The immunocompromised also need more information and options from policymakers and doctors on how to protect themselves. Patients and their providers like us are looking to national leadership for urgent guidance. The C.D.C. needs to provide frequent and updated recommendations for things like antibody testing, additional vaccine doses and timing of boosters. The F.D.A. needs to remove blanket restrictions on additional vaccine doses for this group and allow providers to practice personalized medicine for their high-risk patients.
For example, many people with weakened immune systems do not produce antibodies after vaccination. Antibodies are the primary “wall” protecting against infection by the coronavirus, and a towering wall is needed for Omicron. Although antibodies are not the only measure of protection from severe disease, they are easily measurable and testing for them is helpful for understanding infection risk in the most vulnerable groups. But this practice has not been recommended by the C.D.C. or the F.D.A., perhaps because the early market was flooded with antibody tests that were inaccurate. There’s also no guidance for medical providers about which antibody tests would be informative for these patients, how to obtain them and how to interpret the results.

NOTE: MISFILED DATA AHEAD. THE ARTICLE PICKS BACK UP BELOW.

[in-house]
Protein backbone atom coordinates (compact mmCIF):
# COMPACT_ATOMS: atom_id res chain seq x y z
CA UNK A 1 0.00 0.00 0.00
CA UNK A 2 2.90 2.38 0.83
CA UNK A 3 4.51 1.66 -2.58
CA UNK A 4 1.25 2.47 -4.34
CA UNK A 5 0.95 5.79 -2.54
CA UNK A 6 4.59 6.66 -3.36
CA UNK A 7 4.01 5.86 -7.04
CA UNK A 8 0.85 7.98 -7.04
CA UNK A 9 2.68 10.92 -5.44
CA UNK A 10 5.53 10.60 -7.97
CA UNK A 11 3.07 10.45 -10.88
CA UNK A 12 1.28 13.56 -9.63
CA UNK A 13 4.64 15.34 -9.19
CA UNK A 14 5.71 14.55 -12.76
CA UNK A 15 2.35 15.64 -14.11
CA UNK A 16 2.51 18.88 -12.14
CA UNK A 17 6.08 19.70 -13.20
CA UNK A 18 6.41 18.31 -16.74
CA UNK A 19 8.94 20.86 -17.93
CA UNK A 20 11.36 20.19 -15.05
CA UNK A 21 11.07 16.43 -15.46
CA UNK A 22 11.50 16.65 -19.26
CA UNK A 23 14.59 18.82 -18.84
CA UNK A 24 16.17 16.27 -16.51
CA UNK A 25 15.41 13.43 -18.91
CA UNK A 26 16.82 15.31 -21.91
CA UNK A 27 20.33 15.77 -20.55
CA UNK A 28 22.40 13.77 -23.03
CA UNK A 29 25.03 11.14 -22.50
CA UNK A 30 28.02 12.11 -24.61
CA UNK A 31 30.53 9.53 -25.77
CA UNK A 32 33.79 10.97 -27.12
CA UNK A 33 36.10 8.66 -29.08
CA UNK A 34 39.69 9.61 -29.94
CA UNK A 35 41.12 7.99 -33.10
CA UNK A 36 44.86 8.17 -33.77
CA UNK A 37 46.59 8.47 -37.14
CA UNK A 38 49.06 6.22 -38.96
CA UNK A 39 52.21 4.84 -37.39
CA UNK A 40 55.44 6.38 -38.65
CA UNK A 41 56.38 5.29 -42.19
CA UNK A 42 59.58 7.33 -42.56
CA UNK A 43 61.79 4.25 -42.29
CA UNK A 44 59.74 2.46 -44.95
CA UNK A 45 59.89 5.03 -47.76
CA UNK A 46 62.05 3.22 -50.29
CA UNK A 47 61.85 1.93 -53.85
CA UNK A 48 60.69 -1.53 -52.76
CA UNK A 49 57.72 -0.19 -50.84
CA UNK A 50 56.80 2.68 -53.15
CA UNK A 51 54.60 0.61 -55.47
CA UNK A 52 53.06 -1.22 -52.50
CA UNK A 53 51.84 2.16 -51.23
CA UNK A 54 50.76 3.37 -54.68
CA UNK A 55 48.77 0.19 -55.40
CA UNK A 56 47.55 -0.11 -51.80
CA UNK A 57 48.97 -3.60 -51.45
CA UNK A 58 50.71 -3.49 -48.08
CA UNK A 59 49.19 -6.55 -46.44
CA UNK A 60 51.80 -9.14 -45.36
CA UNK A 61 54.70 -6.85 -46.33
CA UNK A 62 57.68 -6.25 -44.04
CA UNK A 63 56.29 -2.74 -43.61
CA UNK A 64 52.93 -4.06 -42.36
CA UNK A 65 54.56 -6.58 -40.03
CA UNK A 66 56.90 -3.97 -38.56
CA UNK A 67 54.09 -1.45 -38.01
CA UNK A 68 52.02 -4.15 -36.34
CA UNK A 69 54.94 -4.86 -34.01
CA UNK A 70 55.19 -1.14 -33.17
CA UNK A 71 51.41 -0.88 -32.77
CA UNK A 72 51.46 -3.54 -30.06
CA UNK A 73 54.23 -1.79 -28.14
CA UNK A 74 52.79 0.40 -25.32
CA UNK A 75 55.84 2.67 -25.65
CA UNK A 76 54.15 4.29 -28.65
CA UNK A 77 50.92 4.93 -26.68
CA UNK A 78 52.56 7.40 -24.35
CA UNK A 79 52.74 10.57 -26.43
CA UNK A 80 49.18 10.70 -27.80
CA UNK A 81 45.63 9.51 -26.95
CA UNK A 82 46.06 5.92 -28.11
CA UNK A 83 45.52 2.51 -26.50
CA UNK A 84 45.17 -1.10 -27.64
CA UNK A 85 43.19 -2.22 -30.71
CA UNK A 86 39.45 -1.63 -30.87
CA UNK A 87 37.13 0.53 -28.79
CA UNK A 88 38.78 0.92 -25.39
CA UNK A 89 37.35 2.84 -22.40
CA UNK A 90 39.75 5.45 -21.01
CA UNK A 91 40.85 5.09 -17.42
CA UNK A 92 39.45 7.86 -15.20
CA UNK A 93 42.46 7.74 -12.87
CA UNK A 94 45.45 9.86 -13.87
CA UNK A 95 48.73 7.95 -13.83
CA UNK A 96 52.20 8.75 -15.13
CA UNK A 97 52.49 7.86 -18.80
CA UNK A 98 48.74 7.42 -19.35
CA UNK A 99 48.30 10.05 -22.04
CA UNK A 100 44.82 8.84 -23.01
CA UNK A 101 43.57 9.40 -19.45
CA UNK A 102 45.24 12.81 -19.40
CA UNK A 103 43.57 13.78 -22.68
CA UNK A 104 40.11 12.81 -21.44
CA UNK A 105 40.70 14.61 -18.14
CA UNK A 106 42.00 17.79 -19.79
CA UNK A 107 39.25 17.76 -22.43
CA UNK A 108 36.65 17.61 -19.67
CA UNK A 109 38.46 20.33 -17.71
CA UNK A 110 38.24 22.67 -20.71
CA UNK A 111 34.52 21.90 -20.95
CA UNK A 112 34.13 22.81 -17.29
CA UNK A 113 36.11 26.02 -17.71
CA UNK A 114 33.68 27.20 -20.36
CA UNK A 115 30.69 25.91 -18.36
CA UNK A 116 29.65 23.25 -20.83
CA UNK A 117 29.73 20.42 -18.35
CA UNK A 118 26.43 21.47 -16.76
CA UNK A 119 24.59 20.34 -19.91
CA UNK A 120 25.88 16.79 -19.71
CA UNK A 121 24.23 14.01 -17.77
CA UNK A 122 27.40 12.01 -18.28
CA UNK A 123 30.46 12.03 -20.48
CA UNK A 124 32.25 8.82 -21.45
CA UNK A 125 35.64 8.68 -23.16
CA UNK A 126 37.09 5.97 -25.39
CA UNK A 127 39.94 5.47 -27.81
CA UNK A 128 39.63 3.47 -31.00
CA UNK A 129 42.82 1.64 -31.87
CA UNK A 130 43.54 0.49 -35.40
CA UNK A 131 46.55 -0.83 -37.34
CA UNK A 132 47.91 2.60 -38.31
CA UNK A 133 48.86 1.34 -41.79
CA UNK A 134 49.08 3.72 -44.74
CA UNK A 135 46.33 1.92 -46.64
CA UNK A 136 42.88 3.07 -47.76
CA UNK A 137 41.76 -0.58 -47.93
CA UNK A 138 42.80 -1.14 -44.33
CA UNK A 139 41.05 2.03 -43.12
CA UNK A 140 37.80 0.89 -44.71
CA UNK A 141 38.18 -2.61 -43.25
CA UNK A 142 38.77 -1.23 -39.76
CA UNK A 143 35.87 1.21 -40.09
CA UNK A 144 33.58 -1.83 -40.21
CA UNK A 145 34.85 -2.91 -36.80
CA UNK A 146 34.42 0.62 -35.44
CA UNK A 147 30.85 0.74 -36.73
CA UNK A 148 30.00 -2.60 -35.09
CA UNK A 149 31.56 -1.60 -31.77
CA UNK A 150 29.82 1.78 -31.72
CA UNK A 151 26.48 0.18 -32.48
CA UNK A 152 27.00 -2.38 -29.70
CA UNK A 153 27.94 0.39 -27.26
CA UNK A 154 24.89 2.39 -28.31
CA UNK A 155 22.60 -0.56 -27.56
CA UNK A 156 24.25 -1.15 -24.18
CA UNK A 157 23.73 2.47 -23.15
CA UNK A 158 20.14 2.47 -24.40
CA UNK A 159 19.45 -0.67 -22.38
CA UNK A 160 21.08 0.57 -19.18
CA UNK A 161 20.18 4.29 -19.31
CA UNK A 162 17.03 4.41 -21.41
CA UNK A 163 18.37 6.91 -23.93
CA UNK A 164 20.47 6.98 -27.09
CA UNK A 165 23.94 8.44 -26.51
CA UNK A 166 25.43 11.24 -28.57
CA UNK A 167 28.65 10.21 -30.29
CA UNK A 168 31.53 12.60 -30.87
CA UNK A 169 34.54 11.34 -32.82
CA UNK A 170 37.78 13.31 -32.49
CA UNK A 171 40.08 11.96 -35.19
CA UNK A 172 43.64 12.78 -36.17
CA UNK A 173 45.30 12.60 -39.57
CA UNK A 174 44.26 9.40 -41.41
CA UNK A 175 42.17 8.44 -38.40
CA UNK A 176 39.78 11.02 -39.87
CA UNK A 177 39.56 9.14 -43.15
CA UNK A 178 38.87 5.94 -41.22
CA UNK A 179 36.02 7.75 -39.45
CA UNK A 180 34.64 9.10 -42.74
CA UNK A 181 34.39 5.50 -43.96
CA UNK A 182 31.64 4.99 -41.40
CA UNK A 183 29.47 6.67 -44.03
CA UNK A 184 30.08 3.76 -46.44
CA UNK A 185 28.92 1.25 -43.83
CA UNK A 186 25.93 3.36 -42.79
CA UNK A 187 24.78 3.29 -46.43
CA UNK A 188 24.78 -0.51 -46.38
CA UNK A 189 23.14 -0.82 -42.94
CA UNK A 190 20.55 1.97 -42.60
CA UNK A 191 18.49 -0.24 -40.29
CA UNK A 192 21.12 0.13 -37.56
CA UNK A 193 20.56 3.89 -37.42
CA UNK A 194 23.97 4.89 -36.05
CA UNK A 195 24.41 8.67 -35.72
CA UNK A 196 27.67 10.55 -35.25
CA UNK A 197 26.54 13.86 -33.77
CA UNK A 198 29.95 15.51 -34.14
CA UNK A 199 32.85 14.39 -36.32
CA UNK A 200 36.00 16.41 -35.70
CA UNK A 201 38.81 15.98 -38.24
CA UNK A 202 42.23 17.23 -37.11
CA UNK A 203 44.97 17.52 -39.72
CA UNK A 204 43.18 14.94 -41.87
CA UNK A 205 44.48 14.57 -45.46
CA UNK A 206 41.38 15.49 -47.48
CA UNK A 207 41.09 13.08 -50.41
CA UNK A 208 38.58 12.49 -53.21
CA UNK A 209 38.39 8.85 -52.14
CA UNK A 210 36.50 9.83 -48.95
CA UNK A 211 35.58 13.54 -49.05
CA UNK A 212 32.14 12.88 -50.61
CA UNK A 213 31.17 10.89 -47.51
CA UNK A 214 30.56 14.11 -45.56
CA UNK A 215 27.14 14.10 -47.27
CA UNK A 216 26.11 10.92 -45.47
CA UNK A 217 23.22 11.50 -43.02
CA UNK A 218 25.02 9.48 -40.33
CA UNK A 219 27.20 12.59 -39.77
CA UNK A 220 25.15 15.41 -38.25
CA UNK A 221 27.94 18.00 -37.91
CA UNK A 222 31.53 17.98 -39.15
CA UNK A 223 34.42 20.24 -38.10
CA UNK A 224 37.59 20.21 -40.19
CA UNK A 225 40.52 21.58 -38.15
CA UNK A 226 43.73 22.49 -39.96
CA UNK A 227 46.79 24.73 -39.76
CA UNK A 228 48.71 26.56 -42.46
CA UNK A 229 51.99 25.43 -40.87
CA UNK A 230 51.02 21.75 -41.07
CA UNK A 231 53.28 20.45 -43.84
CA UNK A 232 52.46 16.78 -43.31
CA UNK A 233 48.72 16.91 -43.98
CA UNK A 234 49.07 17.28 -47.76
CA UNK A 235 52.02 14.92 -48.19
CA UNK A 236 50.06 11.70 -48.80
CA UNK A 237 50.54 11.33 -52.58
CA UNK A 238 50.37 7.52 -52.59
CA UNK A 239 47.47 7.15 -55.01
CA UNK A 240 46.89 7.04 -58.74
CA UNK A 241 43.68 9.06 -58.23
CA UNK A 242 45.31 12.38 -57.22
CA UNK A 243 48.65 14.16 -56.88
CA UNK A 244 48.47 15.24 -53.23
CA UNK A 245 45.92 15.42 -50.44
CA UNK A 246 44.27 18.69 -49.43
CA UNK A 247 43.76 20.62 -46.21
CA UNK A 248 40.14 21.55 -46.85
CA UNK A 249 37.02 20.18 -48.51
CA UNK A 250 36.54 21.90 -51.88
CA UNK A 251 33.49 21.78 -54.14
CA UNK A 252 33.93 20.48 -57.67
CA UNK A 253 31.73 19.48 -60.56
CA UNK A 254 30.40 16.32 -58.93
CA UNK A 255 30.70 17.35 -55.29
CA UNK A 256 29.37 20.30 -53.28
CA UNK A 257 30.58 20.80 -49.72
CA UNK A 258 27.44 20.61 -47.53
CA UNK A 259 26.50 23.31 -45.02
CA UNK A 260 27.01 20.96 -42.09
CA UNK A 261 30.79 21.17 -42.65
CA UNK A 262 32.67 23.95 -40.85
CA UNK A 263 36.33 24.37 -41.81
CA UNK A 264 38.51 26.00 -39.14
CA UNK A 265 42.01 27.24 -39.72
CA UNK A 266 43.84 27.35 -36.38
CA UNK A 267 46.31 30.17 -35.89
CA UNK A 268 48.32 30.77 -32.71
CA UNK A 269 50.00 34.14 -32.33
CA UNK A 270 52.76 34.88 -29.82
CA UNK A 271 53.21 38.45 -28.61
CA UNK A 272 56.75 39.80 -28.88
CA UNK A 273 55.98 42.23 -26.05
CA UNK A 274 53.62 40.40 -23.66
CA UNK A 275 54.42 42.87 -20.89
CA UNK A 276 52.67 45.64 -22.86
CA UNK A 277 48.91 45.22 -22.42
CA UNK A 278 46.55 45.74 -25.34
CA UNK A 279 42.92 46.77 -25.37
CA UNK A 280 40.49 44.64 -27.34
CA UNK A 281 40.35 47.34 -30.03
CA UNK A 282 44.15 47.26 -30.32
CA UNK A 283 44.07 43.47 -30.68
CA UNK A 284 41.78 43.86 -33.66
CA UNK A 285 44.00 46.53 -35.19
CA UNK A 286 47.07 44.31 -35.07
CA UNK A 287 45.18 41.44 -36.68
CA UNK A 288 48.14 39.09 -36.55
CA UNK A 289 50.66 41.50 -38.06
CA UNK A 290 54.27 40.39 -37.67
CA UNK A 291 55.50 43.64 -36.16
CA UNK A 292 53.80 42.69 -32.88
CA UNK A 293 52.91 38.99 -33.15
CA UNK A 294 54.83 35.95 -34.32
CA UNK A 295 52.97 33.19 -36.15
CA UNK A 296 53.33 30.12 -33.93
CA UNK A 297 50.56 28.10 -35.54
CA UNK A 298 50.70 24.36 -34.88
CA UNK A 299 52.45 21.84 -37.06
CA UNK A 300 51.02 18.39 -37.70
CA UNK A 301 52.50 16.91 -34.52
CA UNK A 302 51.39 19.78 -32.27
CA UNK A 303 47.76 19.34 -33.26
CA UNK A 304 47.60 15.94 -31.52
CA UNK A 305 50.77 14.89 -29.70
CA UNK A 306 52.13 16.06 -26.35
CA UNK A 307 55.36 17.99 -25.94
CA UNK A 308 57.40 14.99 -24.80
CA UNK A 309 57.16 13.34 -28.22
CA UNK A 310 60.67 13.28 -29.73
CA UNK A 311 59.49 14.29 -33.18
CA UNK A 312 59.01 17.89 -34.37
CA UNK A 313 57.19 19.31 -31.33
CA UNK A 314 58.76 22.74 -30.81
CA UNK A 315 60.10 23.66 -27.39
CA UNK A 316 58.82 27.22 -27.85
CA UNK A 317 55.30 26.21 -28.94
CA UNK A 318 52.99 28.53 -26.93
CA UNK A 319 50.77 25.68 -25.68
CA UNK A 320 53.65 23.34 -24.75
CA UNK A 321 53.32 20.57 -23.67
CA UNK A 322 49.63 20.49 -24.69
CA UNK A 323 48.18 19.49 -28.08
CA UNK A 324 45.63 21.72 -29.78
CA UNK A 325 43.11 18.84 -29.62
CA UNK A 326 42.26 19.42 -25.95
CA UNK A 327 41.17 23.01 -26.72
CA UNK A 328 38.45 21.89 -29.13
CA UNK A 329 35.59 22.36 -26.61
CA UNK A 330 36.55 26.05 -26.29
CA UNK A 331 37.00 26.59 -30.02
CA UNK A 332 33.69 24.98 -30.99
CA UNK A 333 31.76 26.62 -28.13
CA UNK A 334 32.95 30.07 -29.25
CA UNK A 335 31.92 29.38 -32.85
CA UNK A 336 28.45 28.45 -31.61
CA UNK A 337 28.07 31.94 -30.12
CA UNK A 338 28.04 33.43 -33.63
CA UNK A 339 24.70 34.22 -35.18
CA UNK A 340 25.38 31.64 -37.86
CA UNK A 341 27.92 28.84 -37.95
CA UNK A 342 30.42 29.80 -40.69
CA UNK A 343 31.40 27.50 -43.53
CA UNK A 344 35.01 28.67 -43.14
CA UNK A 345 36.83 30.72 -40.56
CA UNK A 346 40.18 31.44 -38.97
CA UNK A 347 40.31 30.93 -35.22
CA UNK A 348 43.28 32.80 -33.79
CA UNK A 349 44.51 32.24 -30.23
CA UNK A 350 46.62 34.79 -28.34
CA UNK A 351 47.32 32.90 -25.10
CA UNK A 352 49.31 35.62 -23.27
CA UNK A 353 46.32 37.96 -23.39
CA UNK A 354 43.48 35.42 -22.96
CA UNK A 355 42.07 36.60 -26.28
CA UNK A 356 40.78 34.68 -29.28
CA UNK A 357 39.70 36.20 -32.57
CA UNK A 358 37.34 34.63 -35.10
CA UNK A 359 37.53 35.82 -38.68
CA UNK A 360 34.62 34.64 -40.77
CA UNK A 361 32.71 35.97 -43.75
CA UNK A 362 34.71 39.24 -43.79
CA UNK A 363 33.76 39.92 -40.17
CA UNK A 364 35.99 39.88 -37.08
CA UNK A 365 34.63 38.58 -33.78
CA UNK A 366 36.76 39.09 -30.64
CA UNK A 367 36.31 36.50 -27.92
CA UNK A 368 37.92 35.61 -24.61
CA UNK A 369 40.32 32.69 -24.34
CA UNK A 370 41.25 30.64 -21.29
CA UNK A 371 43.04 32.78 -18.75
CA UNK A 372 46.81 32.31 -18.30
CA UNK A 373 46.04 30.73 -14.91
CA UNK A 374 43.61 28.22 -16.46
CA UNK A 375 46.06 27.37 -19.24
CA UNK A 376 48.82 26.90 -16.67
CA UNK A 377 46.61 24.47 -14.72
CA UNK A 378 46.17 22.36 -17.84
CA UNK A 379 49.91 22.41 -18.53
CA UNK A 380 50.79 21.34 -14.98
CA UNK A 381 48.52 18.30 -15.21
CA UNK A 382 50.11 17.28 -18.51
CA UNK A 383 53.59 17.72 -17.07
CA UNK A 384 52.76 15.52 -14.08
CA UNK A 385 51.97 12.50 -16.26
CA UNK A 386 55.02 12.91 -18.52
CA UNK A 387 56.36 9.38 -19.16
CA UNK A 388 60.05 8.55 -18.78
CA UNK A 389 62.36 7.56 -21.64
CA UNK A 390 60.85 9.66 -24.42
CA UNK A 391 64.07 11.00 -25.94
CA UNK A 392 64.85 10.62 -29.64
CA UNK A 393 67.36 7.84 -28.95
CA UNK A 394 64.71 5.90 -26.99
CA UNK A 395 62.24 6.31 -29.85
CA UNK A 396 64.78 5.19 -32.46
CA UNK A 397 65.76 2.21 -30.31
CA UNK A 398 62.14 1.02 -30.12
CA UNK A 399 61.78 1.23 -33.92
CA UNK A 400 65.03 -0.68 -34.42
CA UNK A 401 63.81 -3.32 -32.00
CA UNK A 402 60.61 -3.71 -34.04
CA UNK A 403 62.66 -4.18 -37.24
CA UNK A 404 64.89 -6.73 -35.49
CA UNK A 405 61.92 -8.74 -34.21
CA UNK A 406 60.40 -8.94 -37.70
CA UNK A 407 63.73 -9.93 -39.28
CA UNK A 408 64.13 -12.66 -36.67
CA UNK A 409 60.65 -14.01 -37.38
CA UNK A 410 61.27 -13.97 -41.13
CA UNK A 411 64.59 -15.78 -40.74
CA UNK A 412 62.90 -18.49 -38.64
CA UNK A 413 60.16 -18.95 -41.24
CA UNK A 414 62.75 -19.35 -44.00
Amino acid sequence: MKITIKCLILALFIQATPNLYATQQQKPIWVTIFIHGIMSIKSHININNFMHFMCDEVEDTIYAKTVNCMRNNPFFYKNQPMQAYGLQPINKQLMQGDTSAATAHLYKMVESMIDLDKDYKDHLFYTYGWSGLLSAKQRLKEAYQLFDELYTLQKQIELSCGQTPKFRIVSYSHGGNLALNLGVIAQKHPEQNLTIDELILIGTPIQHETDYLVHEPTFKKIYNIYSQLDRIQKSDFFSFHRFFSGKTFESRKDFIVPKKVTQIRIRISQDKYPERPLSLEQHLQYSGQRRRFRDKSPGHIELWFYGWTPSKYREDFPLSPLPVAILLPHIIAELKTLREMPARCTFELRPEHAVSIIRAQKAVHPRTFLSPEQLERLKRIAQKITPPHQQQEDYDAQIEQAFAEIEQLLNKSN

Pre-exposure monoclonal antibody treatments are another promising prevention tool for the immunocompromised. This is when uninfected people are given manufactured antibodies that work against the virus as a protective measure. One such cocktail was recently authorized by the F.D.A., but its availability has been extremely limited and production should be prioritized. We are also currently studying whether transplant patients develop stronger immunity from additional vaccine doses if they temporarily reduce their immunity suppressing medication.
Most important, pharmaceutical companies conducting clinical trials for drugs that may prevent or treat Covid-19 need to include people with weakened immune systems. Severely immunocompromised people, like transplant patients, were excluded from all of the major vaccine trials, and only a handful were included in the monoclonal antibody and antiviral studies. As these drugs become available, this patient group needs priority and it would be better to know earlier how well they work for them and how safe they are.
Medical providers need to help their immunocompromised patients make challenging decisions for their daily lives by gauging and mitigating their risk. But we need the tools and guidance to do so. Only with a better understanding of the science, and clarity from health authorities, do we have any hope of protecting our vulnerable friends, family members and neighbors and allowing them to live fully.
Dorry Segev (@dorry_segev) is a professor of surgery and epidemiology and associate vice chair of surgery at Johns Hopkins University School of Medicine and Bloomberg School of Public Health. Dr. Segev leads the study of Covid-19 vaccine responses in immunocompromised people. William Werbel (@HIV_TID) is a transplant and oncology infectious diseases doctor and assistant professor of medicine at Johns Hopkins University School of Medicine.